International Sensation Agnes Obel Brings Philharmonics To The U.S.
International Sensation Agnes Obel
Announces U.S. Release of
(April 12, PIAS America)
Listen to “Brother Sparrow” HERE
Agnes Obel Announces SXSW Show
“…her harp figures and affinity for animals bring to mind Joanna Newsom, though the pervasive sense of half-lit stillness in her music and delivery more strongly recalls Ane Bruno or Jose Gonzalez.”
- The Independent
“An exceptionally sparse debut, but utterly disarming too.”
- BBC Music
On April 12, internationally acclaimed songwriter/composer Agnes Obel will release her debut album, Philharmonics in the U.S. on PIAS America. For a sample of Agnes’ arresting debut, check out “Brother Sparrow” here . Agnes will be making her stateside debut this Spring at SXSW.
Although Agnes is a relative newcomer in the U.S., she’s made waves overseas over the past year. Born in Copenhagen and currently based in Berlin, Agnes’ sparse chamber folk has been lauded worldwide. After building substantial word-of-mouth praise across Europe, Philharmonics was originally released in Europe on Play It Again Sam. The album was hailed by critics who compared Agnes to the likes of PJ Harvey, Joanna Newsom, and Roy Orbison. The album topped the charts in Denmark, The Netherlands, Belgium and in France where publications like Le Monde and Le Figaro prominently featured Agnes as a new artist to watch. Following the release of Philharmonics, there were a series of sold-out dates in The Netherlands, France and Denmark. And in a bit of fortuitous happenstance, Agnes’ debut was certified Gold in France on January 21st, which also happens to be St. Agnes Day.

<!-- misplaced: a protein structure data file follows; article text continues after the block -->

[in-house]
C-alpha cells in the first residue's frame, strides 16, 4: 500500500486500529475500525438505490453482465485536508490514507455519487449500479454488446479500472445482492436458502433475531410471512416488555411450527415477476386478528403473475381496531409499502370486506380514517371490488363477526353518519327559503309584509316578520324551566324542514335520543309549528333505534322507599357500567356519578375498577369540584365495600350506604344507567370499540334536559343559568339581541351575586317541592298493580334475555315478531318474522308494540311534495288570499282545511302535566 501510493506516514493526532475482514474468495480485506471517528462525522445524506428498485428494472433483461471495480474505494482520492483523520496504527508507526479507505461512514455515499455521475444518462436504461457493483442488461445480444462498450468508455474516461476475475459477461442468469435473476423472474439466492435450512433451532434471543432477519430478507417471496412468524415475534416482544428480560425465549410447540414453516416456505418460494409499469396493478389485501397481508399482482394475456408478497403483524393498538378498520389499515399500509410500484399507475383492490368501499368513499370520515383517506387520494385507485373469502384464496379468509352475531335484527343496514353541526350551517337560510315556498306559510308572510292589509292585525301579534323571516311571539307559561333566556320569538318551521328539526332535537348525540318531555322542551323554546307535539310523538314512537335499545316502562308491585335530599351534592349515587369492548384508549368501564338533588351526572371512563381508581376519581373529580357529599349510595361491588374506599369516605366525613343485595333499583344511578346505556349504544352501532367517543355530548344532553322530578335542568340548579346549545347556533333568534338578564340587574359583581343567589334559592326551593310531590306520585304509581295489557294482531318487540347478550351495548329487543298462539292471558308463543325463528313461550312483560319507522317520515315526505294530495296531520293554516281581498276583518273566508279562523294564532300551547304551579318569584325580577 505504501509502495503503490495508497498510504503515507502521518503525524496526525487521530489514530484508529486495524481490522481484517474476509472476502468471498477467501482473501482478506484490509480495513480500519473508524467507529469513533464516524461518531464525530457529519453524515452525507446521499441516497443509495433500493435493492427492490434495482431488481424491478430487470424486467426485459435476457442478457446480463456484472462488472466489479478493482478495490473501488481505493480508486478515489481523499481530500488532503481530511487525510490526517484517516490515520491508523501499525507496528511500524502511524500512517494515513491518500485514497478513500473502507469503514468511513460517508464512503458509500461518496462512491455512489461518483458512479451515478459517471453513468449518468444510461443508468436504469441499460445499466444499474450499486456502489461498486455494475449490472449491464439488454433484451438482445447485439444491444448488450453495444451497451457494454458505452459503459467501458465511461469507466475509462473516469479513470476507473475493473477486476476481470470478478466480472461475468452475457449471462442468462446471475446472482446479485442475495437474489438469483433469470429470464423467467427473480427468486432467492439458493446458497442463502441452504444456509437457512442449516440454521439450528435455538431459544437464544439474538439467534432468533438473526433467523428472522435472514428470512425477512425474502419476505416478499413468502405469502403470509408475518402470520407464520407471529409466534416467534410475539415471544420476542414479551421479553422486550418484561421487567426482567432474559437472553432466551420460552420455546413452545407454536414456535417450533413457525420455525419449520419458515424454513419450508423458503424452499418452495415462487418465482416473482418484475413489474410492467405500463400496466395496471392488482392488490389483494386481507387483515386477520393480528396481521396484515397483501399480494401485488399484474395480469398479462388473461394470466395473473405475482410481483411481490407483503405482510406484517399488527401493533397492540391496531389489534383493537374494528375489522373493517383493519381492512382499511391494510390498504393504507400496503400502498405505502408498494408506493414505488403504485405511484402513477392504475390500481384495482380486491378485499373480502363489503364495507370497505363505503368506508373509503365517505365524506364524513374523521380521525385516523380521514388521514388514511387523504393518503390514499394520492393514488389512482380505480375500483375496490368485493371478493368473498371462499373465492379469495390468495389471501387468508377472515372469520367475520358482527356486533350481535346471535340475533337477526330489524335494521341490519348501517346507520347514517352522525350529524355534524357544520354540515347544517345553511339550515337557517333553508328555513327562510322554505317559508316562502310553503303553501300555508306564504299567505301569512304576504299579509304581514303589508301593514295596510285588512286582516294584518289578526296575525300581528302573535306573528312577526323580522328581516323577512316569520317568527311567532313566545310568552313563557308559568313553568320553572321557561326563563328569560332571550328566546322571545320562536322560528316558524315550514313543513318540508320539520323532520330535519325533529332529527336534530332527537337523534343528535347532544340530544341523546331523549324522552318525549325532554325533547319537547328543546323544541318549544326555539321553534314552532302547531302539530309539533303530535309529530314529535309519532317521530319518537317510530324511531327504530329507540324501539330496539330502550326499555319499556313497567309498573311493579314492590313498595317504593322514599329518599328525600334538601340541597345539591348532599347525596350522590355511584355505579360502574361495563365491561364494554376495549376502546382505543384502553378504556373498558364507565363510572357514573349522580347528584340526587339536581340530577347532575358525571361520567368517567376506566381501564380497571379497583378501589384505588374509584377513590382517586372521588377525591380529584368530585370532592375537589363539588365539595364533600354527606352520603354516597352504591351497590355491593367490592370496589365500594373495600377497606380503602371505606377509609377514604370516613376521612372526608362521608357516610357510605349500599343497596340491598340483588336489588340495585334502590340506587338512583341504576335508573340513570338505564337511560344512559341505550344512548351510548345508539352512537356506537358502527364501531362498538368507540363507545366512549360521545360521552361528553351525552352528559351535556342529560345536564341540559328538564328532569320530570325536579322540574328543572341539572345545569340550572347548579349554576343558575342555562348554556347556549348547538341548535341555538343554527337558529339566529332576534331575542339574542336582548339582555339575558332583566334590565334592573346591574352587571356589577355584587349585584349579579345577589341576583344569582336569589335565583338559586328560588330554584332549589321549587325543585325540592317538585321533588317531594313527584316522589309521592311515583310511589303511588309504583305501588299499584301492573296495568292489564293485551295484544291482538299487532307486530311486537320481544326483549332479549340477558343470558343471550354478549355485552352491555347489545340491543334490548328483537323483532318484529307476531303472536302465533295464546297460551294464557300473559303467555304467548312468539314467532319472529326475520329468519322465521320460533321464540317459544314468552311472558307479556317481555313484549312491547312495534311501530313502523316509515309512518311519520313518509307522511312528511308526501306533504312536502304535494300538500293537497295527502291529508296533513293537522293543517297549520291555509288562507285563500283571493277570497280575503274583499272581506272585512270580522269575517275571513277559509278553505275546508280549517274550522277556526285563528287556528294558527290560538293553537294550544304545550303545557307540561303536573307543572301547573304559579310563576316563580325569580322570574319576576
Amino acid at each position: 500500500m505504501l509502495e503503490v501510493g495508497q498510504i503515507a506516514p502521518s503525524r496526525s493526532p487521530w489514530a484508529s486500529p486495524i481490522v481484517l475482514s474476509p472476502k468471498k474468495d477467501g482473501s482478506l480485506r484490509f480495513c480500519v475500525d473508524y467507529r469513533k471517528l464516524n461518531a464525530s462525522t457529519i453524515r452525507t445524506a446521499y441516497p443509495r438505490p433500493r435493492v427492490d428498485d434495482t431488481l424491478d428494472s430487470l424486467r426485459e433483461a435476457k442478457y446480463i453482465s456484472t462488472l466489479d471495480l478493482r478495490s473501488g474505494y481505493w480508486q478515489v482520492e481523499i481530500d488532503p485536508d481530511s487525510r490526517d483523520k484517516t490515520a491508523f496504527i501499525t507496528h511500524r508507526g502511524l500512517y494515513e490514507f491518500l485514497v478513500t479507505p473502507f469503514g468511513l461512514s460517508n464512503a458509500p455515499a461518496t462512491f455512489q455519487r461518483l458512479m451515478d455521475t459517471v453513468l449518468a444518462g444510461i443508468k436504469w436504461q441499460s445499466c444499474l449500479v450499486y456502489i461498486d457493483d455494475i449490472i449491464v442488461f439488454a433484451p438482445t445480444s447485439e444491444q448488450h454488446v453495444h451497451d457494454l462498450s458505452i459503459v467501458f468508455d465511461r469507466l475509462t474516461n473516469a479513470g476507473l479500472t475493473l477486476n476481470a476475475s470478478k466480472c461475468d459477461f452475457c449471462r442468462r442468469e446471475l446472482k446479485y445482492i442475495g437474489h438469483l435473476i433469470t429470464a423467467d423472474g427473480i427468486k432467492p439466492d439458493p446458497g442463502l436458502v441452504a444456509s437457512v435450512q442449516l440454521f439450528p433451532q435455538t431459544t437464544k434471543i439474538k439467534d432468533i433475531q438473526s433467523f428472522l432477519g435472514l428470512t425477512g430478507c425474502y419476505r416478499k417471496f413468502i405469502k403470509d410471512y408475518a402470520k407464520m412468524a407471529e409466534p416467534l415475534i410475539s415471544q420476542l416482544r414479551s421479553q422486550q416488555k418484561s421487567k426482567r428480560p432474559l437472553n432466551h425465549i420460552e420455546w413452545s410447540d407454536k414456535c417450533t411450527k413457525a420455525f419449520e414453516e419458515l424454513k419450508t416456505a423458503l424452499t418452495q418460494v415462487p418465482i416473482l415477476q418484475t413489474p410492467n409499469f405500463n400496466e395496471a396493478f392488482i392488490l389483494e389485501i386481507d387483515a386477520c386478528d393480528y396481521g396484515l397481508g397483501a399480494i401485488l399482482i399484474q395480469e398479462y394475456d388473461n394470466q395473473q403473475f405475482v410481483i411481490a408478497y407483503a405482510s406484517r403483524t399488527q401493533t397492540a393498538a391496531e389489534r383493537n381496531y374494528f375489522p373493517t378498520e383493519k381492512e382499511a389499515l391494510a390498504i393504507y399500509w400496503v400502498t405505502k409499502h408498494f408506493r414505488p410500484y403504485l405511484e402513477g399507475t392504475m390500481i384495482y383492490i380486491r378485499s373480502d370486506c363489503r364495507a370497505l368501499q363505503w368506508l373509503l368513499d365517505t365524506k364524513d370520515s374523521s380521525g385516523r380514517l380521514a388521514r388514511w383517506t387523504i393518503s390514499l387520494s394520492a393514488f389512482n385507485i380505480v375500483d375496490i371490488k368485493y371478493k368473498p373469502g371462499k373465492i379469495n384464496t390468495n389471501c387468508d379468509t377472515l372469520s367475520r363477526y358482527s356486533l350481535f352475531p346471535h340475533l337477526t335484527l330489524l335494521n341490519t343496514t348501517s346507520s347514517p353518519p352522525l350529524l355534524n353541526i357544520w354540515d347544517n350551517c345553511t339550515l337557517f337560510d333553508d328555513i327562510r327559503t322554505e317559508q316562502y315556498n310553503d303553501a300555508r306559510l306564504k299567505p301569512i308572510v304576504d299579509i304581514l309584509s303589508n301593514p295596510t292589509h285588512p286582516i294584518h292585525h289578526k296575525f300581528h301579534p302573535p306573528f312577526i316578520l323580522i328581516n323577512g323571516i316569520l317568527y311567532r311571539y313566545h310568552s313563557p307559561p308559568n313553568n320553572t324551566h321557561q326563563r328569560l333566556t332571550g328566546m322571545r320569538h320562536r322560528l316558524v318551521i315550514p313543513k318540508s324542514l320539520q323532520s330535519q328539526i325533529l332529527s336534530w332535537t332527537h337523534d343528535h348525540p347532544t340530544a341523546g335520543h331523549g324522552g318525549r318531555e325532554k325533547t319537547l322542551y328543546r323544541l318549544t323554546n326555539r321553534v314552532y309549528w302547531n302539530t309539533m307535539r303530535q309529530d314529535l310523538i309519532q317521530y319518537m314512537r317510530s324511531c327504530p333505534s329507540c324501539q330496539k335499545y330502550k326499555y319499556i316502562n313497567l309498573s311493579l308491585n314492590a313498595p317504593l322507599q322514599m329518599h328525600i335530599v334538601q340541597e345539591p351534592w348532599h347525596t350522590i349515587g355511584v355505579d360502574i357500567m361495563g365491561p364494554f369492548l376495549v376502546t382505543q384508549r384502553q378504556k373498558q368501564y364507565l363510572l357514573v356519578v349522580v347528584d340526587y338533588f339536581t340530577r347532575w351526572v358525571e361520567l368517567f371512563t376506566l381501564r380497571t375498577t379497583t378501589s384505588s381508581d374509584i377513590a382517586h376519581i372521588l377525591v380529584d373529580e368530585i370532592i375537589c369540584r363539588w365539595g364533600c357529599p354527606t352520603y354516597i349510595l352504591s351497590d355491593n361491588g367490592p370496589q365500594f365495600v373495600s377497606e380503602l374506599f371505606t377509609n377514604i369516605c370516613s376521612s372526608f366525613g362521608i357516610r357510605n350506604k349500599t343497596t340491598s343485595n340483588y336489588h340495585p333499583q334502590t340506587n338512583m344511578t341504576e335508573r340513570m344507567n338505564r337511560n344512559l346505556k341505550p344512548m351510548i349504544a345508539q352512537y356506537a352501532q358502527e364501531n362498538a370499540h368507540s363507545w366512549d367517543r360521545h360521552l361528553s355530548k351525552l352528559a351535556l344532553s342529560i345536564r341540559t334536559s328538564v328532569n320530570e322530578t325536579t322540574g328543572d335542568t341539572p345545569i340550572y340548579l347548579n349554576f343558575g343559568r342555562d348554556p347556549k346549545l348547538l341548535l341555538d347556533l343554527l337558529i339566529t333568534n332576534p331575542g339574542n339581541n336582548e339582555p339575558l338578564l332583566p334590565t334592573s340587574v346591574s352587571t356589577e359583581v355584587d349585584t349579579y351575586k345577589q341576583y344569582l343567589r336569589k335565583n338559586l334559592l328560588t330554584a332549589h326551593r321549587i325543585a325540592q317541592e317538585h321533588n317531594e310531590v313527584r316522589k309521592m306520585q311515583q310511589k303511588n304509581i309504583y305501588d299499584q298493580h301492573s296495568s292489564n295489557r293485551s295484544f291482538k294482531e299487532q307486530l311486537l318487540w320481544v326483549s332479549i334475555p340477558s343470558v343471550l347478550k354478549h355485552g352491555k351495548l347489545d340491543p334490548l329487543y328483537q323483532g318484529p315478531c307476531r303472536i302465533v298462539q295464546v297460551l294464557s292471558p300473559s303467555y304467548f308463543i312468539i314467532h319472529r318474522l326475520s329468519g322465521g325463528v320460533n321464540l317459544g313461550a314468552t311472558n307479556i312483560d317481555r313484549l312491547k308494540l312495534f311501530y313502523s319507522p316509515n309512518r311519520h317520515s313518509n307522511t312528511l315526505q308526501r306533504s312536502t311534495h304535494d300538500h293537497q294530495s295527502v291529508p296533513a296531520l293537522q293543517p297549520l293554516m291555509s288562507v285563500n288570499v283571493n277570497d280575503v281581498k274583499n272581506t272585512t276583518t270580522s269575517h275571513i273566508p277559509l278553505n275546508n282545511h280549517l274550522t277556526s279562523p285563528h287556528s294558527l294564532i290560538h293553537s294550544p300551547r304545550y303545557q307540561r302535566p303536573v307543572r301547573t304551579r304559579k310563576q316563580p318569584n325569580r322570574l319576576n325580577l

Listening to Philharmonics, it’s easy to see what’s made Agnes such a success. Stripped down and centered around her evocative voice, Philharmonics is striking work. Opening with the haunting instrumental of “Falling, Catching,” the song melds into the plaintive ballad “Riverside.” The lilting harp-based tracks like “Just So” and “Beast” rub shoulders with the poignant melodies of “Avenue.” “Brother Sparrow” begins as a mournful elegy that morphs halfway through the song into an upbeat bit of chamber folk. From start to finish, the album is as beautiful as it is sparse.
Agnes Obel at SXSW:
Saturday March 19, 7:30PM
St David’s Historic Sanctuary